Haute Toys: Lamborghini Sesto Elemento, 2011 Jaguar XJL, iPad Wine List and more

Lamborghini Sesto Elemento

Like an F-117 stealth fighter plane designed by Darth Vader, Lamborghini’s new Sesto Elemento concept car could easily be confused for a futuristic vehicle from some sci-fi movie. Considering that the car’s name literally translates to “Sixth Element,” one could hardly be blamed for wondering if Bruce Willis was at the wheel when the car debuted at the Paris Motor Show. As it turns out, the Sesto Elemento is actually named for the 6th element of the periodic table, which is (as any chemistry student knows) carbon.

 Lamborghini enthusiasts will salivate at such astounding performance, as well as the Sesto’s trademark Lambo design.

Carbon fiber is all the rage in today’s supercar segment—a weight reducing performance enhancer that is used in everything from structural body components to interior decorations. But Lamborghini has predicated its design philosophy on the integration of carbon fiber and has declared that it is the only manufacturer in the world to have mastered the complete carbon-fiber reinforced plastic process across a range of technologies. This would seem a rather bold claim given the widespread use of carbon fiber throughout the industry, although Lambo’s models place an unusually high premium on weight reduction. With just a smidgeon of aluminum thrown in, the Sesto tips the scales at only 2,202 lbs.

Of course, lightweight is only half the equation. The other half, power, comes in the form of the transversely rear-mounted 5,204 cc V-10 engine. Capable of developing 570 horsepower at 8,000 rpm, the V-10 reportedly launches the Sesto to 62 mph in an unfathomable 2.5 seconds with a top speed of 186 mph. Lamborghini enthusiasts will salivate at such astounding performance, as well as the Sesto’s trademark Lambo design. Despite some early reports that pegged this as a replacement for the Murcielago, the Sesto Elemento is a concept only, albeit one whose investigation of carbon fiber integration will inform Lamborghini models for decades to come. – Mike Daly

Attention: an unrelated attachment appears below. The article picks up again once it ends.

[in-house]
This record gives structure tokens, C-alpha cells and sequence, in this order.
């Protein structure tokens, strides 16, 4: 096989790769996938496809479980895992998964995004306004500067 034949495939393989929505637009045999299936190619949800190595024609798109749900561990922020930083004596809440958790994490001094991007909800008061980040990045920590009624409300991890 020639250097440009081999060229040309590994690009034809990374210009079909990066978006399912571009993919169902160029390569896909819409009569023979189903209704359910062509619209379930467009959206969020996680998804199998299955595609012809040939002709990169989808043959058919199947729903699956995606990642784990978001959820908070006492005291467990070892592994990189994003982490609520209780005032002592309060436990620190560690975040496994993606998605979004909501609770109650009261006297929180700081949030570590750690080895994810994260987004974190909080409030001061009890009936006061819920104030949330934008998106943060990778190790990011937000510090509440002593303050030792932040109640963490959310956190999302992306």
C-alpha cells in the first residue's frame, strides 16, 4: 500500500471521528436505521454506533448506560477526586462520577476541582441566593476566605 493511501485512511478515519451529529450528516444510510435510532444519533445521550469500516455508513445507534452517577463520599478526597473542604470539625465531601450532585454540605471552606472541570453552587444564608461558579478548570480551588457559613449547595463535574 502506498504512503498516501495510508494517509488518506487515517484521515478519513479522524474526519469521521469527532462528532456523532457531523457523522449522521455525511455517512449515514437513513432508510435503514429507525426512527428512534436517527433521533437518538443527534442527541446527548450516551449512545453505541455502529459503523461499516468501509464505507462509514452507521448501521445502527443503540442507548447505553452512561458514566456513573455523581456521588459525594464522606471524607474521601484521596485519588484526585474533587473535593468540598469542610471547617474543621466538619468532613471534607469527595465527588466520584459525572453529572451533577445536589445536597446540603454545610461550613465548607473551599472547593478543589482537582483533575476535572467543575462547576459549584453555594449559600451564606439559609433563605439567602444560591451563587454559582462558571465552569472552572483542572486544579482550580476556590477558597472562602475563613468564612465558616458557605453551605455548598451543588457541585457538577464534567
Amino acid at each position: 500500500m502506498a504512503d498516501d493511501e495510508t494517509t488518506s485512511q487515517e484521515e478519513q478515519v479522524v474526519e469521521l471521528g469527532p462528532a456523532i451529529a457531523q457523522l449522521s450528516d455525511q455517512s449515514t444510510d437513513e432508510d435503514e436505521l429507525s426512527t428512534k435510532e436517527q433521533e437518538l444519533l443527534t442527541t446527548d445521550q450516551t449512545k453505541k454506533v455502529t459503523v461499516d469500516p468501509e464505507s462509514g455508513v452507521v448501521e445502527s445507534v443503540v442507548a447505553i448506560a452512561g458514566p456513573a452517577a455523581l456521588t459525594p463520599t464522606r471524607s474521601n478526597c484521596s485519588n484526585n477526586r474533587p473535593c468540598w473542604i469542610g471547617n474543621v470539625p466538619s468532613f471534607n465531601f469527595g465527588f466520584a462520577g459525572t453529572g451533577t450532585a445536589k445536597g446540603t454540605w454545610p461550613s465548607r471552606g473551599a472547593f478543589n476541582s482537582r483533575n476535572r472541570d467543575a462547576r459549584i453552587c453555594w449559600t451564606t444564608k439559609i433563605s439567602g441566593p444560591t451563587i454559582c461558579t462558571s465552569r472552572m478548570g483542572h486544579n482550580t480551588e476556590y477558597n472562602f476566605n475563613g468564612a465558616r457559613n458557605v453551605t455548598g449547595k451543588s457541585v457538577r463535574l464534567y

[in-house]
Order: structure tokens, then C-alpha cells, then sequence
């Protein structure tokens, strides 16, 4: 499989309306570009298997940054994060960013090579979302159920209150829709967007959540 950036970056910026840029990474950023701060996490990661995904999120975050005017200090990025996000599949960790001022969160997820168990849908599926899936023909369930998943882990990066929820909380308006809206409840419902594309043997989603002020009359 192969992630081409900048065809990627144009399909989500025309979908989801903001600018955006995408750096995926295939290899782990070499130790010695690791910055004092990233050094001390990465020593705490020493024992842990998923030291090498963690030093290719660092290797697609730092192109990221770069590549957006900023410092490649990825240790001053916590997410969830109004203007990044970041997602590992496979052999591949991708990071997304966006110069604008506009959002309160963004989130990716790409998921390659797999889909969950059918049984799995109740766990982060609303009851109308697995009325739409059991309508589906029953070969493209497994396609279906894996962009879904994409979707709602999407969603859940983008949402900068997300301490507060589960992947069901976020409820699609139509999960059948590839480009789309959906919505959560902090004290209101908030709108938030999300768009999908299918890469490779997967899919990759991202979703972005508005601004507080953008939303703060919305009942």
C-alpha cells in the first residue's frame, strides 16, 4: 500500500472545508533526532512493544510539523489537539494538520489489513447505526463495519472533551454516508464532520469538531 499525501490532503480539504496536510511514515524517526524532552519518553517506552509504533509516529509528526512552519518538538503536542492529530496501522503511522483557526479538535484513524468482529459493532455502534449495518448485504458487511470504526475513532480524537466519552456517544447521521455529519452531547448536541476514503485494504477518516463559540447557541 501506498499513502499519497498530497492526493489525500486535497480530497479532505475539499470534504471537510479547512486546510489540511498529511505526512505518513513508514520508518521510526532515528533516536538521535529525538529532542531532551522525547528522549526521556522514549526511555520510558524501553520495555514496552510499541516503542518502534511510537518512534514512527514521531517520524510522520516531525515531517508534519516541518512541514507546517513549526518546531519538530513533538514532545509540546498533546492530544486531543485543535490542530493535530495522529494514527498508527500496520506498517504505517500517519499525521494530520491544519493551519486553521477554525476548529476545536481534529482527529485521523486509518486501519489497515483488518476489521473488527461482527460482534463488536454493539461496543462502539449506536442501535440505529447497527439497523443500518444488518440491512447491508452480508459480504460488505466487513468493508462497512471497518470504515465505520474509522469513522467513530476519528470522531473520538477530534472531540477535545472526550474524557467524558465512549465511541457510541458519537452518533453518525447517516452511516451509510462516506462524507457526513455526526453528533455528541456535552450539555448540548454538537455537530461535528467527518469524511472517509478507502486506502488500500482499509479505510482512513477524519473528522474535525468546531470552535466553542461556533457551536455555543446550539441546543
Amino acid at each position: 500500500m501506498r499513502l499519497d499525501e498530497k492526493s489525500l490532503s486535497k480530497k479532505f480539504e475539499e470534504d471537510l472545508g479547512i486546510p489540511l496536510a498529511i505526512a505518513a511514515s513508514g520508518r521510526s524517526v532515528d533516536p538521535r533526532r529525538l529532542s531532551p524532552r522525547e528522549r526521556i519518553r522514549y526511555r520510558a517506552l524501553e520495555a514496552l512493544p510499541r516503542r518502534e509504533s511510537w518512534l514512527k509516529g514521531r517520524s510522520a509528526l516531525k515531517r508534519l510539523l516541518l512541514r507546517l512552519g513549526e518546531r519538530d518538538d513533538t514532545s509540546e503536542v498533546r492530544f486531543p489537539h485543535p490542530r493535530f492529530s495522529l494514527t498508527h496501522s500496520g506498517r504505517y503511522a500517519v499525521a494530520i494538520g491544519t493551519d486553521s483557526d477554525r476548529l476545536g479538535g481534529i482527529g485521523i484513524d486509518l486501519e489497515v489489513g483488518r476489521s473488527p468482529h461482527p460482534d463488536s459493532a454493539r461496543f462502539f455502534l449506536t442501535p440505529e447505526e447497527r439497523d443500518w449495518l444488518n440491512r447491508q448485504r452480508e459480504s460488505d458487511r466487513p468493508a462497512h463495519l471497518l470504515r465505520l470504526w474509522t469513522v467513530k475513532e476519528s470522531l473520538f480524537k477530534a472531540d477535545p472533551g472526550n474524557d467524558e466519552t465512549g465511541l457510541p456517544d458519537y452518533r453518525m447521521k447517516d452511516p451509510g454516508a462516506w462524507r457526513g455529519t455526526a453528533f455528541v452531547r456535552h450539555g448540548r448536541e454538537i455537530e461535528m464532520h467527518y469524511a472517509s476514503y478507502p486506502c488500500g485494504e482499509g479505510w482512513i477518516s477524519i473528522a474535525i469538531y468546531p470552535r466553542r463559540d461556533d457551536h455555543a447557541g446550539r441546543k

2011 Jaguar XJL

The term “all-new” is thrown around rather frequently during vehicle launches, but the case of the Jaguar XJL, the maxim is well applied. As recently as 2008, the XJ wore an exterior design that remained relatively unchanged since 1968. Design Director Ian Callum sought to completely re-imagine the XJ lines, a goal he has accomplished with a higher beltline and a sloping rear fastback. The front fascia has also been drastically revised, most notably with thin xenon headlamps that replace the former double-lens wide eyes with a slanted squint, instantly conjuring the image of a purring cat.

Callum’s team further conducted their makeover with a luxury sensibility, employing an unprecedented amount of leather and burled wood in the cabin. These fine aesthetic details are bolstered by amenities like an 8-inch touchscreen infotainment display, and plush leather seats.

The car also integrates sporting features in ways that demonstrate Jag’s continued commitment to its traditional identity. This motif is most dramatically affected by the engine, a 5.0 liter V-8 that is available in three configurations. The base V-8 is good for 385 horsepower and 5.4 seconds to 60 mph, a supercharged version lifts horsepower to 470 and quickens launch times to only 4.9 seconds. And through extensive use of aluminum, the XJ’s weight has been reduced by about 300 pounds, making it the lightest luxury sedan in its class.